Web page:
|Original caption: "Entering the Judean Hills, Wady Ali, old route|
Jaffa to Jerusalem." (Keystone-Mast Collection, California Museum of Photography
at UCR ARTSblock, University of California, Riverside)
Today, the location is called "Sha'ar HaGai" in Hebrew (Gate of the Valley). The name "Sha'ar HaGai" can be found in the Biblical book of Chronicles II (26:9) referring to the fortified towers and gates of Jerusalem built by King Uziyahu.
The Arabs referred to the site as "Bab al-Wad," (Gate of the Valley); the valley was called "Wadi Ali."
|The Library of Congress archives dates this |
picture of the "entrance to the Judean Hills" as 1900
"Bab al-Wad" was a popular and mournful song memorializing the convoys which attempted to break through the siege during Israel's war of independence.
According to blogger Daniel Ventura, the rocky path to Jerusalem was "paved" in the 1860s and formally dedicated for the visit of Austrian Kaiser Franz Josef in 1869. The Turkish "Khan" -- wayside rest station (a precursor to a gas station) -- was built in 1873. Reader Rose Feldman wrote, "Sha'ar HaGai was the way station where horses were changed on the way to Jerusalem at the beginning of the 20th century."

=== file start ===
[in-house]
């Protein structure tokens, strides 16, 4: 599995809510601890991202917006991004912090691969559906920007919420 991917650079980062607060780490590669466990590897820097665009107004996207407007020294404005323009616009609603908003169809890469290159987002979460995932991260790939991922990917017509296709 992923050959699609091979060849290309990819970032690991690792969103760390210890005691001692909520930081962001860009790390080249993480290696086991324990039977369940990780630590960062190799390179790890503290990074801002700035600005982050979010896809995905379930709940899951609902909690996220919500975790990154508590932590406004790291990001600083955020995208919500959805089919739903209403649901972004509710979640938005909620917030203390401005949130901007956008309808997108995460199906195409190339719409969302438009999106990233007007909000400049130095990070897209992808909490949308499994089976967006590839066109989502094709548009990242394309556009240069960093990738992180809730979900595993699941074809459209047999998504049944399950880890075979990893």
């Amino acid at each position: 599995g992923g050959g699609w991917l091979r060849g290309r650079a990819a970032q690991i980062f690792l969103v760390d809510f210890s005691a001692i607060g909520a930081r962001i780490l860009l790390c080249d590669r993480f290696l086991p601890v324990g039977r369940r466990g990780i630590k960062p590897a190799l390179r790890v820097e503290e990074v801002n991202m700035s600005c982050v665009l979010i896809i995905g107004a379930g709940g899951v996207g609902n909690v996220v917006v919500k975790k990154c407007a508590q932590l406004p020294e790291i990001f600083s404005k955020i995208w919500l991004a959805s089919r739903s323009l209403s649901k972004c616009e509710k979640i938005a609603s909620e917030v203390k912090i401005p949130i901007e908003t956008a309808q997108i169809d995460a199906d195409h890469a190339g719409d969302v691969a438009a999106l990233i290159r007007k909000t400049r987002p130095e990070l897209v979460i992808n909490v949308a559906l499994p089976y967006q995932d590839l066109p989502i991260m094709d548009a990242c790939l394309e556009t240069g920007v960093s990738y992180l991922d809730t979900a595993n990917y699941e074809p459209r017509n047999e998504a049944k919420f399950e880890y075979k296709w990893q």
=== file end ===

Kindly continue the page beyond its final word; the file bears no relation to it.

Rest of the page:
Ventura quotes a 19th century writer, Binyamin Ze'ev HaLevy Sapir, Jerusalem editor of The Lebanon newspaper, who reported in 1869, "The way from Jaffa to Jerusalem is almost well-finished, and two horse-drawn wagons come and go every day. The trip from Jaffa to Jerusalem takes 10 hours, and horses are switched at Bab al-Wad."
The road today:
|The highway today. Ruins of the Turkish Khan can still be seen alongside the road. (Google Earth)|